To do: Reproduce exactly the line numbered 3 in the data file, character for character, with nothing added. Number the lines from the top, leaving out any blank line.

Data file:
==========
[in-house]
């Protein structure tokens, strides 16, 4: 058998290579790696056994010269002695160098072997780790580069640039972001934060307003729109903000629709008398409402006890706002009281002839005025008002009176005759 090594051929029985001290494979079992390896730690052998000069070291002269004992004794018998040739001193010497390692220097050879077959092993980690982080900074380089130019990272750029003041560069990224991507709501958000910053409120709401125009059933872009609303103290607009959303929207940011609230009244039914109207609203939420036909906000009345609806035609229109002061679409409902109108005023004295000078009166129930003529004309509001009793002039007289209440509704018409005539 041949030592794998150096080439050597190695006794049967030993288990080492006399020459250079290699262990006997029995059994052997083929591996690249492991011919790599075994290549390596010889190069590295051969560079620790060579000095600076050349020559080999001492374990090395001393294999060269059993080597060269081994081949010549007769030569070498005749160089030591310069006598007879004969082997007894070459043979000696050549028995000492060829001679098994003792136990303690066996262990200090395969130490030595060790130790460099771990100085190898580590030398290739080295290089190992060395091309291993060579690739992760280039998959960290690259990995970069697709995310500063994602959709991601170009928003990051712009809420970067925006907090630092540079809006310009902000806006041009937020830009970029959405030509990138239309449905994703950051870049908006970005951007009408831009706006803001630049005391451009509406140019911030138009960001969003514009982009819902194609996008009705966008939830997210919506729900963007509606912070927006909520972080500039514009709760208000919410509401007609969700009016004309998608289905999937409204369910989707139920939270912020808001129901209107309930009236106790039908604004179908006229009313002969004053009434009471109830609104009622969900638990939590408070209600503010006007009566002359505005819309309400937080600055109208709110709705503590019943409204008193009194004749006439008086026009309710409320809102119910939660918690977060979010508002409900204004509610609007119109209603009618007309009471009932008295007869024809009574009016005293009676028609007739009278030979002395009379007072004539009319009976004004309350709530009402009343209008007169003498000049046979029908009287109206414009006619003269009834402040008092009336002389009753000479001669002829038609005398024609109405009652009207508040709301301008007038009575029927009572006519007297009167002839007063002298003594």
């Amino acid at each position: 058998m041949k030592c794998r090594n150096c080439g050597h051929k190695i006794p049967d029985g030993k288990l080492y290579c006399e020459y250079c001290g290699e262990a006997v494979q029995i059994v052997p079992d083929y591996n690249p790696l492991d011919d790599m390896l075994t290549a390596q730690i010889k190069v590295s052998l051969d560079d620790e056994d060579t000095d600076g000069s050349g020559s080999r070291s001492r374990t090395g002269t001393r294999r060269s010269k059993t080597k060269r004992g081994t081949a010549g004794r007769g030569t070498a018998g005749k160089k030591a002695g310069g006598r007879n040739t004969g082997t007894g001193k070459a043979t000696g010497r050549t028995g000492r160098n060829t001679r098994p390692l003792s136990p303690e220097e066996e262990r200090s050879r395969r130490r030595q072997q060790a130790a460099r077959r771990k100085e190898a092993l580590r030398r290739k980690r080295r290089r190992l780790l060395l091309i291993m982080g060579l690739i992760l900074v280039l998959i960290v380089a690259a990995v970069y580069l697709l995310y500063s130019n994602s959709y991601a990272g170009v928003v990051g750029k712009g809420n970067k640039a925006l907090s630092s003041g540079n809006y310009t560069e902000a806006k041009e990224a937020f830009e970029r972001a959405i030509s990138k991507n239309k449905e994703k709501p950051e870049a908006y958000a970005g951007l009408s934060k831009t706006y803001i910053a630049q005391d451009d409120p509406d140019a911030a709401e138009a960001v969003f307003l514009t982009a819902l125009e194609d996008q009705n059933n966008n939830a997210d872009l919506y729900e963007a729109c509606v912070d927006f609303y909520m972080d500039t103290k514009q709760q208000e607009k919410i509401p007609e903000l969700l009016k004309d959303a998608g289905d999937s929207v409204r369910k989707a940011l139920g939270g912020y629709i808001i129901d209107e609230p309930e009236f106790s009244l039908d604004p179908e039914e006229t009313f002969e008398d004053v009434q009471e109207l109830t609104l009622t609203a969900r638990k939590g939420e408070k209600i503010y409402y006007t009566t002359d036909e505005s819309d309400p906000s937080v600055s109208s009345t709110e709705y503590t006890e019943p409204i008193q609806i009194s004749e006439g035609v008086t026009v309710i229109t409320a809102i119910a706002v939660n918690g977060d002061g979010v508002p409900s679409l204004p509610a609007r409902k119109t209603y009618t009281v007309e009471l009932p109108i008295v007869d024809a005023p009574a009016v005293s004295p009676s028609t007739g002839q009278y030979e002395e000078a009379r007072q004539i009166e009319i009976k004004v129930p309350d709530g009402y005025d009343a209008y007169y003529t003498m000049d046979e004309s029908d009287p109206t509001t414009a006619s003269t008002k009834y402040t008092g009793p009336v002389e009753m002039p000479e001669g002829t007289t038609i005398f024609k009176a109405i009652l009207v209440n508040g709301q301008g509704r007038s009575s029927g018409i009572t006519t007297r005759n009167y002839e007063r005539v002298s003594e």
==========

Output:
């Amino acid at each position: 058998m041949k030592c794998r090594n150096c080439g050597h051929k190695i006794p049967d029985g030993k288990l080492y290579c006399e020459y250079c001290g290699e262990a006997v494979q029995i059994v052997p079992d083929y591996n690249p790696l492991d011919d790599m390896l075994t290549a390596q730690i010889k190069v590295s052998l051969d560079d620790e056994d060579t000095d600076g000069s050349g020559s080999r070291s001492r374990t090395g002269t001393r294999r060269s010269k059993t080597k060269r004992g081994t081949a010549g004794r007769g030569t070498a018998g005749k160089k030591a002695g310069g006598r007879n040739t004969g082997t007894g001193k070459a043979t000696g010497r050549t028995g000492r160098n060829t001679r098994p390692l003792s136990p303690e220097e066996e262990r200090s050879r395969r130490r030595q072997q060790a130790a460099r077959r771990k100085e190898a092993l580590r030398r290739k980690r080295r290089r190992l780790l060395l091309i291993m982080g060579l690739i992760l900074v280039l998959i960290v380089a690259a990995v970069y580069l697709l995310y500063s130019n994602s959709y991601a990272g170009v928003v990051g750029k712009g809420n970067k640039a925006l907090s630092s003041g540079n809006y310009t560069e902000a806006k041009e990224a937020f830009e970029r972001a959405i030509s990138k991507n239309k449905e994703k709501p950051e870049a908006y958000a970005g951007l009408s934060k831009t706006y803001i910053a630049q005391d451009d409120p509406d140019a911030a709401e138009a960001v969003f307003l514009t982009a819902l125009e194609d996008q009705n059933n966008n939830a997210d872009l919506y729900e963007a729109c509606v912070d927006f609303y909520m972080d500039t103290k514009q709760q208000e607009k919410i509401p007609e903000l969700l009016k004309d959303a998608g289905d999937s929207v409204r369910k989707a940011l139920g939270g912020y629709i808001i129901d209107e609230p309930e009236f106790s009244l039908d604004p179908e039914e006229t009313f002969e008398d004053v009434q009471e109207l109830t609104l009622t609203a969900r638990k939590g939420e408070k209600i503010y409402y006007t009566t002359d036909e505005s819309d309400p906000s937080v600055s109208s009345t709110e709705y503590t006890e019943p409204i008193q609806i009194s004749e006439g035609v008086t026009v309710i229109t409320a809102i119910a706002v939660n918690g977060d002061g979010v508002p409900s679409l204004p509610a609007r409902k119109t209603y009618t009281v007309e009471l009932p109108i008295v007869d024809a005023p009574a009016v005293s004295p009676s028609t007739g002839q009278y030979e002395e000078a009379r007072q004539i009166e009319i009976k004004v129930p309350d709530g009402y005025d009343a209008y007169y003529t003498m000049d046979e004309s029908d009287p109206t509001t414009a006619s003269t008002k009834y402040t008092g009793p009336v002389e009753m002039p000479e001669g002829t007289t038609i005398f024609k009176a109405i009652l009207v209440n508040g709301q301008g509704r007038s009575s029927g018409i009572t006519t007297r005759n009167y002839e007063r005539v002298s003594e």